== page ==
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Cedar Rapids Gazette (Newspaper) - August 9, 1974, Cedar Rapids, Iowa r Af    VwSt    •    '    •*'/' ' '!V y v\#£ p. WW V *|3L»' J /V. S' * *4 *r irinzm «• ti ; i .*»• J. »..    . ' "ft rf >) I rn v'V *.#; v f ' r "if *f - ? I The Cedar Rapids Gazette: Frl., Auk. 9, 1971 Kirkwood Adopts Budget Bridge Work Progresses This was the scene in Prairie du Chien, Wis., recently as construction crews placed one of the first girders in the east channel of the new Mississippi river bridge. Three cranes assisted in placement as steel workers atop the adjoining girder made the connection. The south main span girder also is in place. Low water hampered work on the Wisconsin side a few days, but work quickly returned to schedule. By Judy Daubeamier A $9 4 million operating budget for 1974-75 was adopted by the Kirkwood Community college board of directors Thursday afternoon following a public hearing at which no objections to the budget were made. The $9,419 139 budget is an increase of about $14 million over last year’s $7 9 million figure. No tax increase is required for the budget The increase will Im* funded from increased aid and tuition A three-quarter mill levy on property, the maximum community colleges may levy, raises about 7 percent of the budget Other sources of funds include student fees. $134,825; slate general aid, $2,172,155; state vocational aid, $784,581; other state aid, $578,821; federal support, $2,833,WH); sales and service, $87,279; other income, $12,981, and balance from unrestricted funds, $117,-330 Tuition I p About $1,947,787 is expected from student tuition, up about $801),OOO from last year’s tuition income The increase is due to a $10 per quarter tuition increase and the expected enrollment of 700 high school students in the new pre-career programs. Expenditures during the year are projected as: $797,828 for liberal arts and sciences; $2,484,023 for vocational-techn ical education; $1,523,019 for adult education; $2,284,981 for activities related to instruction, $727,450 for administration, $535,885 for student services, $203, UMI for learning resources; $777,193 for physical plant, and $105,900 for research, grants, and development Director Wayne Newton of Luzerne praised Supt. Selby Bal lardy ne for reducing expenditures for administration by $50.0(H) Ballantyne said the decrease was due to the elimination of some administrative positions. Student Applications On a percentage basis, instruction accounts fur 75 percent of the expenditures, administration 8; physical plant 8; student services 8; learning resources center 2; and research and development I percent. In other matters, Jim Miller, head of admissions, reported the number of new student applications for the fall quarter is about 50 behind the number received at this time last year. About 1,853 students have applied, compared to I -704 last year Miller predicted the number of students would meet or exceed last year’s total by the time registration ends. Marland Room At the request of the wood Faculty Assn., the Kirk- board Waukon Man Dies in Crash LANSING — Hamlin Otto right suit Weber, 80. of Waukon. was fatally injured in a one-car accident which occurred seven and one half miles north of here on highway 25 at 2:25 p.m. Thursday. Weber was alone in his van traveling north when he apparently lost control on a curve. He ran off the road on the went back across the highway and hit an embankment on the left side. Weber, who had operated an appliance business in Eitzen, Minn., moved to Waukon in February. Services will be Monday at 1:30 at the Reformed church in Eitzen. Potter-Haugen of Caledonia. County Must Rezone Bridges MARENGO - The Iowa county board of supervisors was told that 88 out of 122 bridges recently inspected by a consulting engineer will have to be zoned for light loads, probably next week. County engineer Nord S. Iowa County Supervisors Vote To Delay Acceptance of 149 Soeciol lo The GozeMe MARENGO - The Iowa county board of supervisors has delayed for at least three weeks any decision on final approval of agreement with the Iowa state highway commission on accepting six miles of old highway 149 into the county road system. The decision came in large part because supervisor Dale R. Mayberry of Williamsburg, is on vacation. However, a significant factor in the decision was the unanimous opposition to the agreement expressed at a hearing held Monday night at the courthouse Questioned Move Supervisor Delmar Wetjen questioned whether it would be “suicide” to go against the unanimous opposition to the diagonal proposed by the state for relocated highway 149 between the Amana exit on interstate 8(1 and Homestead. Wetjen said he was speaking both of the opposition expressed by the witnesses at the Monday hearing and also a small group of business men who met with the supervisors earlier privately. However, county engineer Nord S. Sorensen continued to urge approval of the agreement, saying he is afraid the highway commission will abandon plans to build relocated highway 149 Sorensen said if these plans were abandoned, he would have no recourse but to imme- Hoover Centennial Saturday Schedule WEST BRANCH — Saturday’s schedule of events for the Hoover Centennial activities being held at the Herbert Hoover National Hisotoric site is as follows: 1:09—Sunrise Service, Gravesite of Herbert Hoover, a Boy Scout function to which the public is invited. 18:31—Wreath laying at the gravesite of Herbert Hoover. 12:00—VIP lucncheon at West Branch high school gymnasium 2:18—Centennial ceremonies, north of the Hoover gravesite. featuring Secretory of the Interior Rogers CB. Morton. Welcome and introdution—-Ronald Walker, director of National Park Service, introduction of guests, presentation of gifts,; 451st army band musical selection, presentation of deed by Duane Arnold, president of Hoover Presidential Library Assn.. Chicago Children’s Choir, introdution of speaker by Gov, Robert Ray, and address by Morton 8:38—Boy Scout campfire ceremony at West Branch country club diately seek supervisor ap proval of a resolution to pav the Inroad because of the extremely high traffic count on that road now. Wetjen said he is opposed ti the diagnal proposed by tin commission, and might vote against the county-state agreement on this basis. It was noted in the board meeting that no one except state highway engineers has ever supported the diagonal proposal, although some have acquiesced in it in order to get the road built Not on Board Wetjen was not on the board of supervisors when the agreement was worked out with the highway commission in June. Former supervisor Theodore R. Lane attended one of the negotiating meetings, then had resigned and Wetjen had not yet been appointed when the agreement was finalized. The agreement basically calls for the county to take highway 149 from 1-80 to U. S. 8 into its road system when the relocated section of highway 149 is built from 1-80 to Homestead. It also calls for the county to accept highway 411 north of Marengo and highway 209 from 149 into Conroy into the county system. These two roads would Im* taken back after repairs are made to them. The state also would give the county $2IMMMMI in cash in lieu of further repairing or rebuilding existing 149 A check every month... as long as you live GUARANTEED RETIREMENT INCOME FROM MODERN WOODMEN Sorensen presented a report from Powers-Willis & Associates of Iowa City to the board Tuesday. No action was taken this week pending Sorensen’s detailed review of the report. The report brought the supervisors even closer to a proposal for a $5 or $8 million bridge bond issue that may Im* brought to the voters this fall The Powers-Willis report recommends that 88 of the 122 the firm inspected over the last couple months should Im* zoned. Of these, 3(1 of the bridges will be zoned for five tons or less. This includes: 14 for five tons or less; Two for four Ions or less; Five for three tons or less; Nine for two tons or less. Sorensen noted that most cars are two tons or more in weight. The remaining 58 of the posted bridges w ill Im* for over IO tons. Supervisors    chairman    i Laurel J. Haas said there is j no differentiation between five I and ll) tons in order to avoid I confusion over what bridges a j school bus may cross. School ; buses weigh about eight tons. Sorensen’s report brought more discussion about the possibility of a bridge bond issue. This might be submitted to Iowa county voters on the November general election ballot. A representative of a bonding firm was in Marengo Tuesday to talk with the supervisors. The supervisors have been considering a $5 or $8 million bond issue for repairing the scores of sub-standard bridges in the county. There already were 8(1 bridges posted for light loads iii the county before Tuesday s report. There also were over IO completely closed either from flooding or because they zeroed in federal bridge inspection, Some of these are being replaced out of current fuiMiing. Many are being delayed, or the roads leading up to them are being closed, too. The Powers-Willis firm inspected the bridges in seven of the 18 townships in the county, including Dayton, English, Fillmore, Greene. York, Troy and Pilot. The Howard Green Engineering Co. of Cedar Rapids has the other nine townships in the county, and is expected to file its report before Sept. I. Sorensen said he doesn’t expect much better news from that report. The supervisors said they want to meet with township trustees on a township-by-township basis when the reports are in so the trustees can hear the presentation of the engineers on the reasons why bridges fail inspection, and then ask them questions Vinton Council Defeats Airport Bond Proposal VINTON — The Vinton city I council defeated a proposition j to start preceding* to sell bonds for the airport and j improvement project at its I Thursday night meeting The council split 3-3; with Lagrange, Ronimann and ' VanEschen voting yes and Geiger, Schoonover and Wood opposed. The five-member airport commission head recommended a plan to the council for purchase of land grading on an east-west runway and re-location of the terminal building. This would Ik* phase one of a 20-year airport improvement plan and would have cost the city an estimated $25.-8(H). A part of the council felt the city should Ik* laking ahead at the long range plan and the benefit to the city. The others felt the citizens of Vinton would object to their money being spent for airport improvement when there were so manay other things the city needed. The council finally agreed to offer the airport improvement to a vote of Hie people and City Attorney Ben Fischer was instructed to investigate this angle and report at the next council meeting. Public safety committee Chairman Warren Geiger reported on his committee meeting with the Benton county board of supervisors on a federalized system of handling emergency calls. At the present time the sheriff’s office has its own system and the ambulance, fire and police calls are handled at the niuniepal power plant. This system has been m-feffective at times and all four agencies agreed to a plan whereby a 24-hour service would be handled by trained radio operators. The location for this would In* the county jail and the county and city would share costs. This plan received unanimous approval of the council and the various agencies will now precede to work out tilt* various details. The council passed an ordinance which would require the board of adjustments to publish notice of hearings. The ordinance states the time and place of hearings with a showing of the legal description and street address of the property and a brief statement of the relief requested to Im* published no less than . five days before the hearing Merlon H. Krumrel 216 Wtnd»o« Or NI C*Uof 8 <*>«*» Iowa Phone 377 OO77 modern woodmen OF AMERICA Fraternal UU Inturanta Home OOH# - Wand, Hll«*l« FREE GO with $50 deposit! GLASSES $1090 as low as    IV Your $19 90 glasses includes clear lenses (impact resistant), and choice of frames from a large selection of latest styles Your choice of three elegant styles - ERFE with a qualifying deposit in a First National Savings Account or Certificate of Deposit. Additional goblet* available at Itcautifully reduced prices. Start your collection today! (Limit, one free gift per family.) voted unanimously to dedicate a room in Iowa hall to the memory of Bill Marland, a Kirkwood instructor who died on campus earlier this year. Representatives of the faculty said a survey of faculty showed them all to he in support of the idea. They suggested that a symposium or lecture room be chosen John Blong, director of business affairs, told the directors biwa hall is still scheduled to be completed by Dec. 1. with occupancy set for one month later In other site matters, the hoard endorsed a site on the northwest corner of the campus as the location for a wastewater treatment training facility. Wastewater Facility The 38 feet by KH) feet building will Ik* constructed with a $250,(HH) federal grant, with completion set for Jan. I The plant will hook into the city sewer, use water for laboratory purposes, then return it to the* sewer. The northwest corner location was chosen in order to reduce the amount of piping needed if the plant were located farther away from the city sewer line. Director Robert Davidson of Mechanicsville and Newton voted against the location. Said Davidson, “I’d rather buy more pipe than set the plant on what I think is the prime site on campus.” Kirkwood May Market Welding Books and Films Kirkwood Community college is moving toward completion of agreement with a welding equipment manufacturer to market the college’s modularized welding instruction films and textbooks. Supt. Selby Ballantyne told the board of directors Thursday night Miller Welding Co., Appleton, Wis., the world’s largest manufacturer of welding equipment, would market the welding materials nationally and internationally for the college. Kirkwood would receive 8 percent of the net sales in return for giving Miller the right to the materials. Ballantyne said if a sizable amount of money were to lie received from sale of the course, the funds could Ik* used to build a metal building for the welding program, which has outgrown its present space in Linn hall. The board authorized an agreement with instructor Derrell (’. Lw-khart, who developed the welding course materials, whereby D^khart assigned his ownership of the materials, valued at $1(1.(KHI, to the Kirkwood Foundation. Ballantyne indicated if the* college were to receive a large amount of money from its agreement with Miller, it ought to renegotiate the agreement with Lockhart Final testing and revision of the welding instruction materials is expected to Ik* done this fall. The hoard also endorsed a plan to add additional storage space in the welding area at a cost of about $3,5(H). In financial affairs, the hoard authorized payment of $135,775 in regular hills, and $328,399 in interim bills A $744 change order in the contract of Rinderknecht Associates for sit'* development work on Iowa hall was approved by the hoard The board also approved payment of the following amounts to contractors for work on- Iowa hall: $5,080 for Hockenberg Fixture and Supply Co.; $13,050 for Universal Climate Control, Inc.; $28,728 for Acme Electric Co.; $21,504 for Modern Piping, and $119.-925 for Rinderknecht Associates, Inc. Guttenburg Diabetic In Good Condition (i U TT E NBIRG—Harvey Horstmann, 88, of Guttenburg, was reported in gowl condition in the Guttenburg hospital Friday after the diabetic, who had been missing from his home since Sunday, was found Thursday Search parties has been called off Wednesday, hut a Guttenburg resident, Robert Wilson, and several other persons kept up the search on their own. Wilson’s dog scented Horstmann in brush about a mile from his home. Council Asks Resignation Of Mayor WAUKON - Members of the Waukon city council have asked Mayor Robert Streit to resign Councilman Frank Young read a letter at the Monday night council meeting, in which he charged Streit’s lack of cooperation with the council and “discontent” the mayor had caused the council and town. Streit, however, stated he would not resign, and in turn charged council members with acting without passing resolutions arid told them to “stop doing things by the seat of your pants.” Twelve residents attending the meeting also spoke in favor of the resignation. Tension between the council members and mayor have increased in the last few weeks since Streit filed suit against City Clerk Mildred Rolf, charging her with paying city funds without the authorization of the council or mayor. That case is still pending in magistrate’s court. C.R. Drug Numbers To report a violation: Michael Dooley 377-8081 lf you need help: Foundation ll... 362-21 74 (4 pm lo midnight) lr™* ' Grain Belt IfGo© SF 106 FIRST ST., S E. TELEPHONE 364 2122    ^_ gPt^UUA^jgNDAV^KgJ^H^A^gDAV DOWNTOWN CEDAR RAPIDS CafiiUf 'optical First National Bank of Marion MciiiIhm' K l) l.(’. Contest Winners (Week of July 28th to August 3rd.) FIRST WEEKLY PRIZE ALUM ACK A FT 17’ QUETICO CANOE MINN KOTA 35 ELECTRIC FISHING MOTOR GOULD POWERBREEI) 60 BATTERY Mary Ann Trowbridge Burnsville, Minn. 55337 SECOND WEEKLY PRIZE ARCTIC IO SPEED BICYCLE Amanzel W. Dahlin Merrifield, Minn. 56465 THIRD WEEKLY PRIZE PHILLIPSON/3M BASS TAMER ROD & REEL Kathryn Broeckel Aitkin, Minn. 56431 FOURTH WEEKLY PRIZE NORDIC’ WARE OUTDOOR COOKING SET Darlene Prokulewicz Minneapolis, Minn. 55404 FIFTH WEEKLY PRIZE 3M COLOR PRINT FILM AND PROCESSING Mrs. J. E. Truax Burnsville, Minn. 55337 SIXTH WEEKLY PRIZE GRAIN BELT 56 QUART METAL COOLER Mrs. A. Wo*mak New Brighton, Minn. 55112 ENTER OFTEN ONLY WEEKLY PRIZE WINNERS ARI ELIGIBLE FOR GRAND PRIZES j v     y ;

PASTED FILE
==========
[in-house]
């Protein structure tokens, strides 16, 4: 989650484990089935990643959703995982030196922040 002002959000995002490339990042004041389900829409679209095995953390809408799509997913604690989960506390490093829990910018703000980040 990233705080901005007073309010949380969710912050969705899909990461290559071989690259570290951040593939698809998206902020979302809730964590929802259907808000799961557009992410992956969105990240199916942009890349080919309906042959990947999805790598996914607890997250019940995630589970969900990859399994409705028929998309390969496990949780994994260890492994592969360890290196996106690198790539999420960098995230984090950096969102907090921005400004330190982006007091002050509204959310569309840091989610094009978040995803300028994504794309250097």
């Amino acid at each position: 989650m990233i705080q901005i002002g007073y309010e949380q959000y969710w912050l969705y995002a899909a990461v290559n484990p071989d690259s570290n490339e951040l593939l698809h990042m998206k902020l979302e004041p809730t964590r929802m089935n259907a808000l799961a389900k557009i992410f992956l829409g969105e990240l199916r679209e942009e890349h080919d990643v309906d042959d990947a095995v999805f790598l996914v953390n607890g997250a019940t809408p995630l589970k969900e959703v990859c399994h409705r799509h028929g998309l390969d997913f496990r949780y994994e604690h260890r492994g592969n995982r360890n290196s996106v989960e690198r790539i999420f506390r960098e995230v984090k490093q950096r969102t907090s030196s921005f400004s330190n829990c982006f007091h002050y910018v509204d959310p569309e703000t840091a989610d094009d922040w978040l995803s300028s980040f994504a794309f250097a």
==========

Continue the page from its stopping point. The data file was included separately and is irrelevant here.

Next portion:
Clippings and Obituaries for the Cedar Rapids Gazette